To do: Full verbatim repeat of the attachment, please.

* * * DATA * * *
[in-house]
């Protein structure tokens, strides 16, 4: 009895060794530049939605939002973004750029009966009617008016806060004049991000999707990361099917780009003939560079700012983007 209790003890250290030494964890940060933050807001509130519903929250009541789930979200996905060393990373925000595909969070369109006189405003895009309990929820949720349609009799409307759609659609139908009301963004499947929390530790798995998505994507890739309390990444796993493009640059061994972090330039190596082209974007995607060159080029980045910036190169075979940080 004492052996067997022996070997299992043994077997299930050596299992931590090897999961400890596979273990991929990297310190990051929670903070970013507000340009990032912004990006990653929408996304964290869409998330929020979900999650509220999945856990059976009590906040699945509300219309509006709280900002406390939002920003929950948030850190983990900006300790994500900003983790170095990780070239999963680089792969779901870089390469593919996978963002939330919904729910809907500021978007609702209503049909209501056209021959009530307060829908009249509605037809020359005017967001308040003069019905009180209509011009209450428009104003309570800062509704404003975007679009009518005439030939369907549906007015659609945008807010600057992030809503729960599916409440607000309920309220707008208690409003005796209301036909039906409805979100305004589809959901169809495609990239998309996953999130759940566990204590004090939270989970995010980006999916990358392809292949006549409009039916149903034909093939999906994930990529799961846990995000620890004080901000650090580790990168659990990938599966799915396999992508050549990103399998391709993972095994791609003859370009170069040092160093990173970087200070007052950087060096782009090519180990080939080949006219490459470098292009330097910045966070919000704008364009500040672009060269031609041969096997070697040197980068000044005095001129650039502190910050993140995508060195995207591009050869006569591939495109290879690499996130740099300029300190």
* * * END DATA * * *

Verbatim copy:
[in-house]
């Protein structure tokens, strides 16, 4: 009895060794530049939605939002973004750029009966009617008016806060004049991000999707990361099917780009003939560079700012983007 209790003890250290030494964890940060933050807001509130519903929250009541789930979200996905060393990373925000595909969070369109006189405003895009309990929820949720349609009799409307759609659609139908009301963004499947929390530790798995998505994507890739309390990444796993493009640059061994972090330039190596082209974007995607060159080029980045910036190169075979940080 004492052996067997022996070997299992043994077997299930050596299992931590090897999961400890596979273990991929990297310190990051929670903070970013507000340009990032912004990006990653929408996304964290869409998330929020979900999650509220999945856990059976009590906040699945509300219309509006709280900002406390939002920003929950948030850190983990900006300790994500900003983790170095990780070239999963680089792969779901870089390469593919996978963002939330919904729910809907500021978007609702209503049909209501056209021959009530307060829908009249509605037809020359005017967001308040003069019905009180209509011009209450428009104003309570800062509704404003975007679009009518005439030939369907549906007015659609945008807010600057992030809503729960599916409440607000309920309220707008208690409003005796209301036909039906409805979100305004589809959901169809495609990239998309996953999130759940566990204590004090939270989970995010980006999916990358392809292949006549409009039916149903034909093939999906994930990529799961846990995000620890004080901000650090580790990168659990990938599966799915396999992508050549990103399998391709993972095994791609003859370009170069040092160093990173970087200070007052950087060096782009090519180990080939080949006219490459470098292009330097910045966070919000704008364009500040672009060269031609041969096997070697040197980068000044005095001129650039502190910050993140995508060195995207591009050869006569591939495109290879690499996130740099300029300190």